Tuesday, November 11, 2014

A Veteran Remembers: The Story of Iwo Jima and the End of WW2

1st Lt. Aubrey Farb, USMC (Ret.)
Today is Veteran's Day, on which we honor the men and women who have fought for our country and rendered a service that is incalculable. I always thank a Veteran for his/her service when I meet one, and not just on Veteran's Day. 

I believe it's important to acknowledge the fact that they put a portion of their life on hold for a period of time to uphold and maintain the principles of our nation. And at any opportunity I find, I try to sit down a learn a little about what a Veteran's personal service was.

Aubrey Farb is one of those Veterans I have met only recently. He served as a Marine--1st Lieutenant--in the Pacific Theater of World War II, towards the end of the War. His job was to interrogate Japanese prisoners of war and glean from them information that would save American lives. 

Farb was present at the invasion of Iwo Jima, and when the war's end came, was on Guam, making preparations for the invasion of Japan.

The conquest of Iwo Jima is legendary. The topography of the volcanic island was at first advantageous for the Japanese, as they had built an intricate system of concrete pill boxes and tunnels to defend the island. Those fortifications became fiery tombs as US artillery blasted away, and flamethrowers were used to eliminate the last holdouts on the island.

The US dedicated 110,000 men to assault Iwo Jima. The Japanese had 18,591 troops on the island. The 36-day battle cost 6,821 US casualties. The Japanese lost 18,375.

Aubrey Farb prepares
a map of Iwo Jima

Iwo Jima boasted two strategic airstrips from which the Japanese were able to harass American aircraft on missions to bomb their homeland. We needed the airstrips for emergency landings of damaged bombers.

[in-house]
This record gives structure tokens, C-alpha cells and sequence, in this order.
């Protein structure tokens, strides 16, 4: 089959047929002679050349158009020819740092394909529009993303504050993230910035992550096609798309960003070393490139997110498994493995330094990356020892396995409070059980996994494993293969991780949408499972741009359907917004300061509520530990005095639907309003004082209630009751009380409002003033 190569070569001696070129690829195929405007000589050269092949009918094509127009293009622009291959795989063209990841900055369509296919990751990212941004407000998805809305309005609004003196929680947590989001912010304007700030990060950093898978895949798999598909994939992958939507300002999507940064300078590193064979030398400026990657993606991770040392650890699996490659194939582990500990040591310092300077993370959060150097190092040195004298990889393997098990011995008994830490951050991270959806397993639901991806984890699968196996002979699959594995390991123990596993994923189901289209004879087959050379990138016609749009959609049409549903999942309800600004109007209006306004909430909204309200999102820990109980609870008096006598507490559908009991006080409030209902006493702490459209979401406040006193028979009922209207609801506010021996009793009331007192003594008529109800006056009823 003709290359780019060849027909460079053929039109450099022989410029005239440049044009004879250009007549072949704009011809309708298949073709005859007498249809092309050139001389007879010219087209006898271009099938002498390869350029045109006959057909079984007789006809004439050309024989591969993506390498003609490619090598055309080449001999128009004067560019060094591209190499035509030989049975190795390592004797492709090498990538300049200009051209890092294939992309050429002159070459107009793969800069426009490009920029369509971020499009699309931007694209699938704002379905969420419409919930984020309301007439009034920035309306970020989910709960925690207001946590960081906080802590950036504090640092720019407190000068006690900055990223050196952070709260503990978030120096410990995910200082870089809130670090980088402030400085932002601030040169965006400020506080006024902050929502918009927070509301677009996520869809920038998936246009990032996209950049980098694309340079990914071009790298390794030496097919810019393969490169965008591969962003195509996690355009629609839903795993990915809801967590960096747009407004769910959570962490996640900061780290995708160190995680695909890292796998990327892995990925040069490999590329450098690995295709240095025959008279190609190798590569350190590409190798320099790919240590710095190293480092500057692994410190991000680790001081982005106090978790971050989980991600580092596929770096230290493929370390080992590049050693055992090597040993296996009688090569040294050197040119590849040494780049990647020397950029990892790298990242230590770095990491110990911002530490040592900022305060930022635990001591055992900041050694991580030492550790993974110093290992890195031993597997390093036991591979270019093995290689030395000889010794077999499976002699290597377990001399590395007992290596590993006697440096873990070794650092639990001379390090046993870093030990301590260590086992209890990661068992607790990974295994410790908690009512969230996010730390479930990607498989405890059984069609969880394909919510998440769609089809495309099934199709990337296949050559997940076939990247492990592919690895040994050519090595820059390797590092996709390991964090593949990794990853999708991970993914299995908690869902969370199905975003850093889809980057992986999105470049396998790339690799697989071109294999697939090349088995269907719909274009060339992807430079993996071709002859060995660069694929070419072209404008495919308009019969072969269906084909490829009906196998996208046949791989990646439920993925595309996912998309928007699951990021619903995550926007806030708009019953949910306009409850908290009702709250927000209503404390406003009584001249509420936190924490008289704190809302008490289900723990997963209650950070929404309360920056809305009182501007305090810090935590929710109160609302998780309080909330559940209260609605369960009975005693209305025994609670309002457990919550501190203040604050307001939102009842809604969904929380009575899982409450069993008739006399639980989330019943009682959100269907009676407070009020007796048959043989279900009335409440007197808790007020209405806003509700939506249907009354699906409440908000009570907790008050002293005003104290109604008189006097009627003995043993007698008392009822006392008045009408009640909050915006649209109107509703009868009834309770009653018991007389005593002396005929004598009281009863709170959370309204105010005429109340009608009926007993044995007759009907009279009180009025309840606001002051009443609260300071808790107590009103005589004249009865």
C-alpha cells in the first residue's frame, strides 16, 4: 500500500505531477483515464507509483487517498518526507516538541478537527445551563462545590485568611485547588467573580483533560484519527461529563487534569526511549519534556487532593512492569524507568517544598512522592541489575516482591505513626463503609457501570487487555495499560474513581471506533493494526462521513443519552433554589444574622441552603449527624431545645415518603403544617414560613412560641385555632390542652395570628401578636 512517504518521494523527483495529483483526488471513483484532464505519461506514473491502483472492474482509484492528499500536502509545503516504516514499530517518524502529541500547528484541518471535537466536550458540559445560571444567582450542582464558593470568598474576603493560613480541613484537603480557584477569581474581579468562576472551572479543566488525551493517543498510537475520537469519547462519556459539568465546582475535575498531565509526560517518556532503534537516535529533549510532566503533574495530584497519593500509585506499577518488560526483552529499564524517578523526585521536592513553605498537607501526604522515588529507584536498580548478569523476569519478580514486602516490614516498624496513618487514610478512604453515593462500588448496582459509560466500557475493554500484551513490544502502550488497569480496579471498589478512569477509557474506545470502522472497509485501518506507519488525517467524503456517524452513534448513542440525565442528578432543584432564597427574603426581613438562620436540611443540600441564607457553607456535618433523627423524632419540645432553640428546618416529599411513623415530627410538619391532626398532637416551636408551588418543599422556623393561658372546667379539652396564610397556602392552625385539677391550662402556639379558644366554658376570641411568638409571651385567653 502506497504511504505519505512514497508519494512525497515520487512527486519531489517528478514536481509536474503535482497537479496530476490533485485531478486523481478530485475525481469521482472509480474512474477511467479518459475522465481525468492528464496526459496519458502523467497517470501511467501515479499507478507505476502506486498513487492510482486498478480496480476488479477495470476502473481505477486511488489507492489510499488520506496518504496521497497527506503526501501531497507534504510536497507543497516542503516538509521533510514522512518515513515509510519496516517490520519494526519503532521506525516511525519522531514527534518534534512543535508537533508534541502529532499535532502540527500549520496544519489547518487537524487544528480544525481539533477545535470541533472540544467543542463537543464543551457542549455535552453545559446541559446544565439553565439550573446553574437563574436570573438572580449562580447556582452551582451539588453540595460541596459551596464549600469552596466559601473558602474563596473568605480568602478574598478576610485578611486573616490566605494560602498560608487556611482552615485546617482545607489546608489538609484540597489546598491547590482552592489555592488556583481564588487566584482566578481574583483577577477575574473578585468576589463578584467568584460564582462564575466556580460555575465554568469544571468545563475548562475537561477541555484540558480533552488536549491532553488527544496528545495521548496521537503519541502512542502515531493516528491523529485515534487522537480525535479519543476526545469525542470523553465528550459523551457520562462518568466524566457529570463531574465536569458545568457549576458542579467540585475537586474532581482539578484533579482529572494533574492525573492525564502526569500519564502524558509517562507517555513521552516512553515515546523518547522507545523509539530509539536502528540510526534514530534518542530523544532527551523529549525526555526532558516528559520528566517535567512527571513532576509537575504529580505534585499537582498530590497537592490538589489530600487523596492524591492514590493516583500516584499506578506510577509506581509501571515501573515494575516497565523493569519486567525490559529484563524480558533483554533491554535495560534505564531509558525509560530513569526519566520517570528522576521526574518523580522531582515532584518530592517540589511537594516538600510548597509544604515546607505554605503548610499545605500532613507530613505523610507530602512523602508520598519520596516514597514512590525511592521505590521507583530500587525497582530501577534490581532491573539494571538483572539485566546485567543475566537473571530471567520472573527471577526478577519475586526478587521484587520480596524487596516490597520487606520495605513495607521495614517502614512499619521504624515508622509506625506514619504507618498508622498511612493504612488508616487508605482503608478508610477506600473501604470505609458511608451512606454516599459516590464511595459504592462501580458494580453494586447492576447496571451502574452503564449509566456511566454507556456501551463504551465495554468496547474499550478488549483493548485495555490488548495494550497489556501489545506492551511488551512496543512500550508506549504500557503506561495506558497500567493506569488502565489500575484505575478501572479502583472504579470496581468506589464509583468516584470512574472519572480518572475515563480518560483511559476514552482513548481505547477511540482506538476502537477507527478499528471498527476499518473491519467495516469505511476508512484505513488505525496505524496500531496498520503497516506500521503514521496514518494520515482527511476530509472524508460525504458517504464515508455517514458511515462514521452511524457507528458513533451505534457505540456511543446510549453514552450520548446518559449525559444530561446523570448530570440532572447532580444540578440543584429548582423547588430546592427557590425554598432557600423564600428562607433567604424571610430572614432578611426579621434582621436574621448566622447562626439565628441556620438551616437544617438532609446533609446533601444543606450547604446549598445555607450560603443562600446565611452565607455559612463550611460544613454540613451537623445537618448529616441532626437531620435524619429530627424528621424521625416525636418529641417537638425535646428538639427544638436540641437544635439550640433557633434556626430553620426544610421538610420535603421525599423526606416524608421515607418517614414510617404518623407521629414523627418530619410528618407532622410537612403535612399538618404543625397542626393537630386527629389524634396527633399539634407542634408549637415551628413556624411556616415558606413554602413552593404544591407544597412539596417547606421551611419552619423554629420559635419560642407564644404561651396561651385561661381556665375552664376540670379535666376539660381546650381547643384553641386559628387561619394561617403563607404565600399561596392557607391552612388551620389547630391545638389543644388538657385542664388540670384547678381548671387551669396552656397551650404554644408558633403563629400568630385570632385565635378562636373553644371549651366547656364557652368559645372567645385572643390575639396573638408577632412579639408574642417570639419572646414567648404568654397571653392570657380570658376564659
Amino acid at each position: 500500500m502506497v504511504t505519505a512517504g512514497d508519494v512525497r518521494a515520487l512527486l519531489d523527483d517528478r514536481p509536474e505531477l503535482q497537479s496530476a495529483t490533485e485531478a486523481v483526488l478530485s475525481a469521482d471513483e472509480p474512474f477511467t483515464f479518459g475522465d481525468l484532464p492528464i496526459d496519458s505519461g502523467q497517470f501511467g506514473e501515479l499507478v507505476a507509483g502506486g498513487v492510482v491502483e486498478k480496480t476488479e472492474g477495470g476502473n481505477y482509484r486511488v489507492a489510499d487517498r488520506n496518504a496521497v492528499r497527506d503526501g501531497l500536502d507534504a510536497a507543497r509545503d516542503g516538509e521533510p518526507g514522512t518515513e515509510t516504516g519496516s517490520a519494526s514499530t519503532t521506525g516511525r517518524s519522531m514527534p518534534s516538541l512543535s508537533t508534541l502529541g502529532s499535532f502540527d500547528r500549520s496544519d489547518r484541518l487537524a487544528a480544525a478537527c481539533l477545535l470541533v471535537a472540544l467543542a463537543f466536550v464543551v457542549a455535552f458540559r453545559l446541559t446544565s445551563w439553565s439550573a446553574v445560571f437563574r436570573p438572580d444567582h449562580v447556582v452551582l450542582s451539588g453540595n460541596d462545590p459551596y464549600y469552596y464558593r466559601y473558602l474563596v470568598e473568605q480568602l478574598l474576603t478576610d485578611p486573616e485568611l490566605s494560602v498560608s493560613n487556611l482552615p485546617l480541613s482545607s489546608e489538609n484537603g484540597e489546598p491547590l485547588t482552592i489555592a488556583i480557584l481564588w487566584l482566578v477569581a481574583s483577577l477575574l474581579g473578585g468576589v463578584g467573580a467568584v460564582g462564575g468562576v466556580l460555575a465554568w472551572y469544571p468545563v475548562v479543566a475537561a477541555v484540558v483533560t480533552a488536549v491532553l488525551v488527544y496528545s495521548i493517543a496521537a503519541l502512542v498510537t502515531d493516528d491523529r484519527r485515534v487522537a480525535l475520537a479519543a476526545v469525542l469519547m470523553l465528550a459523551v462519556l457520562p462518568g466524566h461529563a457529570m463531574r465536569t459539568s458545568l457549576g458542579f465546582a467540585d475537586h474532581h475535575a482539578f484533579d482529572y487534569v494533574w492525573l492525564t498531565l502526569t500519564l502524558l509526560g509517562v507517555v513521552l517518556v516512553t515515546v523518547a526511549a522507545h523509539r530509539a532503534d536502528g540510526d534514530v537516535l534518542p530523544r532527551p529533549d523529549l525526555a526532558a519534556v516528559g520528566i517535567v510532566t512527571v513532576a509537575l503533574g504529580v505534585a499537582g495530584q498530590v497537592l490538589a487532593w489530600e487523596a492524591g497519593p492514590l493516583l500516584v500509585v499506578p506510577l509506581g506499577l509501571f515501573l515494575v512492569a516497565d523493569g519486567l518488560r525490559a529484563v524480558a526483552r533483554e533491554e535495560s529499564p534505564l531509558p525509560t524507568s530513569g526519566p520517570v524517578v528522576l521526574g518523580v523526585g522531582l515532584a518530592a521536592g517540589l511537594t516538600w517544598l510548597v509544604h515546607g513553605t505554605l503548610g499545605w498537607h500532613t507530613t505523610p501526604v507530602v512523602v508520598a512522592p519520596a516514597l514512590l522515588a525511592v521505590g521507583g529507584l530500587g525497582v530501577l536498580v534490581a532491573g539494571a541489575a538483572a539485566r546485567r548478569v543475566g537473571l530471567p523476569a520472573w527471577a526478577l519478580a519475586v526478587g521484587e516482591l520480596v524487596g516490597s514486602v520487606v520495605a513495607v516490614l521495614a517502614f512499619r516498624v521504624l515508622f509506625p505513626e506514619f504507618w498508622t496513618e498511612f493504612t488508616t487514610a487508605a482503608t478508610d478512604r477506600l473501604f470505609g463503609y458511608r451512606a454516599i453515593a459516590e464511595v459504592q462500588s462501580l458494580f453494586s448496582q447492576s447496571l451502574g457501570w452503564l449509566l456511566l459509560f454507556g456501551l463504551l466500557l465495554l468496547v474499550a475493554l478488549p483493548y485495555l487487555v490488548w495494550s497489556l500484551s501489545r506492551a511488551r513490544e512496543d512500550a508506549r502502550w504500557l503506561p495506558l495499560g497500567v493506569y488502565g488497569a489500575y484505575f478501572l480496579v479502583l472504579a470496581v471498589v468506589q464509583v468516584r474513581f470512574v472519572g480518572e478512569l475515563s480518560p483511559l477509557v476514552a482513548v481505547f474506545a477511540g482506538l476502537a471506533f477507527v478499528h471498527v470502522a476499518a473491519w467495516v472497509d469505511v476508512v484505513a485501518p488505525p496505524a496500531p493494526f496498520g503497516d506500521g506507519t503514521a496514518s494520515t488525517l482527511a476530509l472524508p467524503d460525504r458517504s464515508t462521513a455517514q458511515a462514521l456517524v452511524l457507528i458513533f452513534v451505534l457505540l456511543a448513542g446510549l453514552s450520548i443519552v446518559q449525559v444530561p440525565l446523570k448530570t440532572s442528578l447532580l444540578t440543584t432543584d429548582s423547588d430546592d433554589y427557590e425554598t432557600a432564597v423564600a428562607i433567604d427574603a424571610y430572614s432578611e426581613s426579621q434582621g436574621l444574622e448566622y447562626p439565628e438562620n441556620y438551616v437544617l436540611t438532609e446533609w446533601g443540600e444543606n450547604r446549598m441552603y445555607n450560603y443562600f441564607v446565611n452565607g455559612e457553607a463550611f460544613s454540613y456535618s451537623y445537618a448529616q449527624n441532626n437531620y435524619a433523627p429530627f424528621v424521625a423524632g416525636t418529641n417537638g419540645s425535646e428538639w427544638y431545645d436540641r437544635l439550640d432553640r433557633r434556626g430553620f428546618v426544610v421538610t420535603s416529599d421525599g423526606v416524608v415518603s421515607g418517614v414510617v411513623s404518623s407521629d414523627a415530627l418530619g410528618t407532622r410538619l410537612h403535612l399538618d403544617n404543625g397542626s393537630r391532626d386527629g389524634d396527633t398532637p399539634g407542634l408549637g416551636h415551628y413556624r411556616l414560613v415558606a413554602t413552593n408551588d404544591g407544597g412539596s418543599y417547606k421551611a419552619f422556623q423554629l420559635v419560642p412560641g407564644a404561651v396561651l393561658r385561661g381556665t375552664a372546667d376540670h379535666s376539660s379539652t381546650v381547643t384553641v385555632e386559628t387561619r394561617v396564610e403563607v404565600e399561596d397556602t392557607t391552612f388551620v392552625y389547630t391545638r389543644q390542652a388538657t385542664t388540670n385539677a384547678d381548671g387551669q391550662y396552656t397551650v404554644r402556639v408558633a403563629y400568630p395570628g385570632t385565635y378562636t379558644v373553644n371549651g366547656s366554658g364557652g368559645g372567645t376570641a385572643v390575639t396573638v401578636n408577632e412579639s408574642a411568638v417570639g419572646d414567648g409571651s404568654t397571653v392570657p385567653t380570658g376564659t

The first of those bombers to land on the island was the Dinah Might of the 9th Bomber Group, which touched down while the fighting still raged on March 4, 1945. Records reveal 2,251 B-29 landings were recorded by the end of the war, although not all of them were for dire emergencies. But 1,191 fighter escorts and 3,081 sorties against the islands of Japan were launched from Iwo Jima once it had been secured.

Lt. Farb's duties interrogating Japanese prisoners of war were mitigated somewhat by the math expressed above; he didn't have too many customers.

"We got good information from them because the Japanese taught their men that it was a sin to surrender, that you had dishonored yourself, dishonored your family, and that you no longer existed in the eyes of the Japanese," Farb told me recently at his home in Houston.  "If you teach somebody you never surrender, you don't teach them what to say when you do surrender," he chuckled. "The Japanese would tell you everything you needed to know--but you had to know how to ask it," Farb says.

It was on Iwo Jima that the US first became aware of the Japanese' plan to use Kamikaze pilots--suicide aircraft. "Some soldiers came in and said they'd found a graveyard, and wanted someone to come look at it," Farb recalled. "I went up and looked at it; didn't amount to anything.  But I saw a piece of paper--a document--on the ground, and I picked it up and took it back and I translated it." Farb says the document contained the Japanese strategy for how they were going to defend Okinawa--and the first mention of Kamikaze's.

"We were lucky at Iwo; we had no Kamikaze's," Farb says. "The Kamikaze's started at Okinawa, but we learned that the strategy at Okinawa [would be] to let our troops in without a great deal of resistance, and then they were going to use the Kamikaze's to starve us out."

Corporal Yukio Araki, holding a puppy,
with four other pilots of the
72nd Shinbu Squadron at Bansei, Kagoshima.
Araki died the following day, May 27, 1945.
Photo Credit: Wikipaedia.
Records show about 3,860 kamikaze pilots were killed during World War II. Only 19-percent of Kamikaze attacks managed to hit a ship. "I had a brother who was on a destroyer escort; his ship was hit, but it wasn't sunk," Farb recalled.